ZDNet's Ed Bott this morning reveals that Chitika's industry trends probably are flawed. This is the ad-server company that frequently publishes headline-inducing research reports, such as iPad usage falling 7% after Christmas.
Mr Bott investigates the firm and concludes, "Put all those pieces together and you don't get a picture of a company whose data should be trusted on its face." But Mr Bott makes his own error in the middle of his piece, Why you should be skeptical of Chitika's market-share reports when he writes:
As any statistician could tell you, simply having a large sample size doesn't mean you get valid conclusions. Garbage in, garbage out. Doubling or tripling the amount of data just makes for a bigger pile of garbage.
Any statistician will tell you that the larger the sample size, the more accurate the result. When you hear a poll result on the radio, the number has to include the number of people surveyed and the plus-or-minus of the accuracy. (Those of us who took statistics know this as the Chi factor.) The larger the sample size, the smaller the plus-or-minus.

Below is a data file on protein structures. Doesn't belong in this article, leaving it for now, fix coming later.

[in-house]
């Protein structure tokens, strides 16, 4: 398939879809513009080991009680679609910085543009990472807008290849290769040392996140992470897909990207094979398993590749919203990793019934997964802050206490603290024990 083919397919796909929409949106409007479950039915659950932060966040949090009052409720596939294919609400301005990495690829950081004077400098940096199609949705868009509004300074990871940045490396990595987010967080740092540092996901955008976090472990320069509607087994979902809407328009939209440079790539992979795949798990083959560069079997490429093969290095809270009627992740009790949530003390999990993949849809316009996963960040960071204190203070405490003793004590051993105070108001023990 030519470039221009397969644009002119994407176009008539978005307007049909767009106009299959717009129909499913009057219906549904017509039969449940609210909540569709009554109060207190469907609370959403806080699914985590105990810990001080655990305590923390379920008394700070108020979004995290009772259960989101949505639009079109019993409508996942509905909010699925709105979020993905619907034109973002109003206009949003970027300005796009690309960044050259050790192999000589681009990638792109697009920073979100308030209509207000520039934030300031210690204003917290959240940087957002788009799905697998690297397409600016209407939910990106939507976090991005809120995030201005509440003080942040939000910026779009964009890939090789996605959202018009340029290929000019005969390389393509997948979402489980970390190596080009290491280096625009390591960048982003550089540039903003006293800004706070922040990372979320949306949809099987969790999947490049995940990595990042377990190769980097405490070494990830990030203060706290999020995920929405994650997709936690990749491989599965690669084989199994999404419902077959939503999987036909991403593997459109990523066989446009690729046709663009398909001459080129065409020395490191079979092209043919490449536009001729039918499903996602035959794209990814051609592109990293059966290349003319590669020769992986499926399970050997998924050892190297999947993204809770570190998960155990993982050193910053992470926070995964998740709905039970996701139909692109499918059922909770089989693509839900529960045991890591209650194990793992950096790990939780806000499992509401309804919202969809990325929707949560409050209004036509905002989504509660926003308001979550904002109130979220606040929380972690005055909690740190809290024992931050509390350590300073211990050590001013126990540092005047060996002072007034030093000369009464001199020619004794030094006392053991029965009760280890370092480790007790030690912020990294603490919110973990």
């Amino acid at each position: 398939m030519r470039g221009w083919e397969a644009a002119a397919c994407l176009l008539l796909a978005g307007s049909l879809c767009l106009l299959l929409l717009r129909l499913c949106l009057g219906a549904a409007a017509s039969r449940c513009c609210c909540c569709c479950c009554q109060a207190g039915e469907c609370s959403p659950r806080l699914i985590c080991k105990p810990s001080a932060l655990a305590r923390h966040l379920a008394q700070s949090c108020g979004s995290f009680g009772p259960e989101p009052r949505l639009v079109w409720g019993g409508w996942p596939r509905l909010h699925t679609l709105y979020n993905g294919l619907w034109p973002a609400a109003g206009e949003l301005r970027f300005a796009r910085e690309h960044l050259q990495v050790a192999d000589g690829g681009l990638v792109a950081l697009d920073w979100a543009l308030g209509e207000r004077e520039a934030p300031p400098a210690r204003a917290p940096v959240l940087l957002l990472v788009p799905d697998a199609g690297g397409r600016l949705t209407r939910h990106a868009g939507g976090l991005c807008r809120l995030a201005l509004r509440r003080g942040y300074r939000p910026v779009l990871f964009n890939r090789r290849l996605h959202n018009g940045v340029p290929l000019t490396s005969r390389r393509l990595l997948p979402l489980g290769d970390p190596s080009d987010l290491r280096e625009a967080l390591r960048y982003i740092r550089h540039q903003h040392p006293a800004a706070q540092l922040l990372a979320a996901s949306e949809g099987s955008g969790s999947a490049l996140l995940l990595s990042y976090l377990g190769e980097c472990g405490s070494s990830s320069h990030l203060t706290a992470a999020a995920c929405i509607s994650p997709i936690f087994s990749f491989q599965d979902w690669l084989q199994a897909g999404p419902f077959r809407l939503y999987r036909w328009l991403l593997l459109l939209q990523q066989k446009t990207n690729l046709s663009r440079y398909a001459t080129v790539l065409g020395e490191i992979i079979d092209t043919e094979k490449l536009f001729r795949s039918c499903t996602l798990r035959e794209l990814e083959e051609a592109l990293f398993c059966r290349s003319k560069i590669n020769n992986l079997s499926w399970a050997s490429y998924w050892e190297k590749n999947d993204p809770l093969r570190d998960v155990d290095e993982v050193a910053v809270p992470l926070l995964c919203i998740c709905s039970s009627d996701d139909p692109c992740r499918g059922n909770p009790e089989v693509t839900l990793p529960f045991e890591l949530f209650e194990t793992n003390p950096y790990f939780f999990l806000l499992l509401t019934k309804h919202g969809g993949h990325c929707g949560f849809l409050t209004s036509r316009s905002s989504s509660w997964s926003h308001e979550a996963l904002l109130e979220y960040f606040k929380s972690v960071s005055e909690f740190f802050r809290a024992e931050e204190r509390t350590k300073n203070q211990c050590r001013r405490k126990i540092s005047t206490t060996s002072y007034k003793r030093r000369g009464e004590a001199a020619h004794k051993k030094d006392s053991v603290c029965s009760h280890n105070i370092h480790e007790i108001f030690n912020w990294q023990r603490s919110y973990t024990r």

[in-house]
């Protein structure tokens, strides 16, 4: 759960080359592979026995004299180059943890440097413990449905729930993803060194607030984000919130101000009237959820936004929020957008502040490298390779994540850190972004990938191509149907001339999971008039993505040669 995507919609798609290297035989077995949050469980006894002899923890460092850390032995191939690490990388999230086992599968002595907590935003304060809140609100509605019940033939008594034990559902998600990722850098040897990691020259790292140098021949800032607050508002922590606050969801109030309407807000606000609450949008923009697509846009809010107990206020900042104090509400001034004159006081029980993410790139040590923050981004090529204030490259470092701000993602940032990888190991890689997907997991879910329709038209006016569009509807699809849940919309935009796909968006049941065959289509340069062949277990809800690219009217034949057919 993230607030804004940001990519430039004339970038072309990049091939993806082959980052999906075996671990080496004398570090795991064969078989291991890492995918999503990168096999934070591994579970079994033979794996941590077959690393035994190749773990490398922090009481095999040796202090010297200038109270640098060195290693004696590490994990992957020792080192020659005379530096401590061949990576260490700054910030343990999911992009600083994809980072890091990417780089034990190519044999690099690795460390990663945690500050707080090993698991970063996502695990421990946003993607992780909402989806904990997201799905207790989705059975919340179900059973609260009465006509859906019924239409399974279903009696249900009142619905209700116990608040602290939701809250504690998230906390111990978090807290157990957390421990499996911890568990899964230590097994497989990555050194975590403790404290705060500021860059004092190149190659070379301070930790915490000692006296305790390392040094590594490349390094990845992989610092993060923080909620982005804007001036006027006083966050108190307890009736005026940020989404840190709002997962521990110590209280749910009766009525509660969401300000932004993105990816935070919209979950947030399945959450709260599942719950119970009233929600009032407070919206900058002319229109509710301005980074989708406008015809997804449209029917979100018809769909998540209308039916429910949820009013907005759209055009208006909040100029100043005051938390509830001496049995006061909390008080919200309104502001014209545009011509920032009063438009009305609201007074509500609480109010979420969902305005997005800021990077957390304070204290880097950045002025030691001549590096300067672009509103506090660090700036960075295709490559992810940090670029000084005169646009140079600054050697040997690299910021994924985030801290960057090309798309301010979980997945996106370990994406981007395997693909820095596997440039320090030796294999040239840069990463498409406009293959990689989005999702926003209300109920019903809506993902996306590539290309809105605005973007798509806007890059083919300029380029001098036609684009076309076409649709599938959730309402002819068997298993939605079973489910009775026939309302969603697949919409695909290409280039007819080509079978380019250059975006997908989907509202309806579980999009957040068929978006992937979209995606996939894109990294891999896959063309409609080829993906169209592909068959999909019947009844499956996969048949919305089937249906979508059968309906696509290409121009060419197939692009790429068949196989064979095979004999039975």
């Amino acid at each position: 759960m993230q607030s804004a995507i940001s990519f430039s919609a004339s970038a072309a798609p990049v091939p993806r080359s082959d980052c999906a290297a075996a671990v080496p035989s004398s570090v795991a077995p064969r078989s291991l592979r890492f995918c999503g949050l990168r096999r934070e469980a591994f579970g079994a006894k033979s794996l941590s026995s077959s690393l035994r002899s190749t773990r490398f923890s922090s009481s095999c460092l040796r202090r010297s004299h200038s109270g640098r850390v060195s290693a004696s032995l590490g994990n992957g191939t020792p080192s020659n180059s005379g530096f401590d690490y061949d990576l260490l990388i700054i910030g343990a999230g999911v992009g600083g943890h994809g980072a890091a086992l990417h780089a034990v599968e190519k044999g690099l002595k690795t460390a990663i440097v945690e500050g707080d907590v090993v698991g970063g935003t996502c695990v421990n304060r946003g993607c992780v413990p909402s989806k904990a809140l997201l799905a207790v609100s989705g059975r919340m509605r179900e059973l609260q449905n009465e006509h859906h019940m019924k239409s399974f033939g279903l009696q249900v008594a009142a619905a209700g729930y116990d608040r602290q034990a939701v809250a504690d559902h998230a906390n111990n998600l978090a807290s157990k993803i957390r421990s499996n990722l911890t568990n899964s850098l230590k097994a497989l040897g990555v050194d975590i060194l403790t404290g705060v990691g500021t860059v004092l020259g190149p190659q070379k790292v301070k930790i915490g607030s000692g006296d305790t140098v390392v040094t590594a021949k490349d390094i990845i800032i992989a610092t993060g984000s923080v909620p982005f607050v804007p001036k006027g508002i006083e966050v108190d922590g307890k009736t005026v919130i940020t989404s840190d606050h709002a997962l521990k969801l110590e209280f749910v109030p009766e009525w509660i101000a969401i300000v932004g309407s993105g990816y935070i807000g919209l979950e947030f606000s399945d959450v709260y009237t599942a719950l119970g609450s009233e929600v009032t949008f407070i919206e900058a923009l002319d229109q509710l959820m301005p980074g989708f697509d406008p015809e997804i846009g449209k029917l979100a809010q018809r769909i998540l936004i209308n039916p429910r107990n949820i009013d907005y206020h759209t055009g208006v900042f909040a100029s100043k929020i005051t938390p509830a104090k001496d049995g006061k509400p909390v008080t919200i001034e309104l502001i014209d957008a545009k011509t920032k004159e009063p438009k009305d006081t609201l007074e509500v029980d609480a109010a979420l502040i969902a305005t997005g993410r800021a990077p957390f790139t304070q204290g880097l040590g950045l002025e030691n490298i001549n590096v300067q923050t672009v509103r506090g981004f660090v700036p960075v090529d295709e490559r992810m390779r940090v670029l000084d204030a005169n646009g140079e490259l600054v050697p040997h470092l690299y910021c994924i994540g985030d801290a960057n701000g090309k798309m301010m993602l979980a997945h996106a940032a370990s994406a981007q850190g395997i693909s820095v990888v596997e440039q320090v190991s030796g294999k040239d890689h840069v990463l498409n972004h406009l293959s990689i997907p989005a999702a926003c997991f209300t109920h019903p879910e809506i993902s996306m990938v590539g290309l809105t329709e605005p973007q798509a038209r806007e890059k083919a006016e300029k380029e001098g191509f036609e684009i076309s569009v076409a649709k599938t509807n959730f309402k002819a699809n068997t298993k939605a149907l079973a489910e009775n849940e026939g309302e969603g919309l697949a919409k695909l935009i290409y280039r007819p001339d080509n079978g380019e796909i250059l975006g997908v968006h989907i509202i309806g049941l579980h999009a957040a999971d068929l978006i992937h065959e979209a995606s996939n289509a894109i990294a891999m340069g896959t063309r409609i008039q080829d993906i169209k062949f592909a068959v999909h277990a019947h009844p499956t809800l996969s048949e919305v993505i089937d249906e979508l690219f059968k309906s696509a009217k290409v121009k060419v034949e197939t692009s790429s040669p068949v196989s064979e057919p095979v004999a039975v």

(Statisticians have a formula that tells us how large the sample size needs to be for a specified accuracy of result. But larger sample sizes have to be balanced by polling companies against the higher cost of interviewing more people.)
Chitika claims to track a quarter-million sites, but Mr Bott found that 50% of them are dead or junk sites. This means that Chitika's sample size is very small, compared to the billions of Web sites that now exist. It's the small sample size that creates the problem.
When sample size is small, poll results vary wildly. This any statician will tell you. This is why Chitika's results vary wildly. This is why temperature results varied wildly for climate researchers using core samples from only seven trees in Siberia (later found to be the core of one tree).
Chitika made use of the big swings in its survey results to help market itself, because wide-eyed tech reporters naively believed the company's wild-eyed press releases. Thank you to Mr Bott for aiming your keen eye on the company's inconsistencies. But the corrected formula reads as follows:
Small data set = garbage out.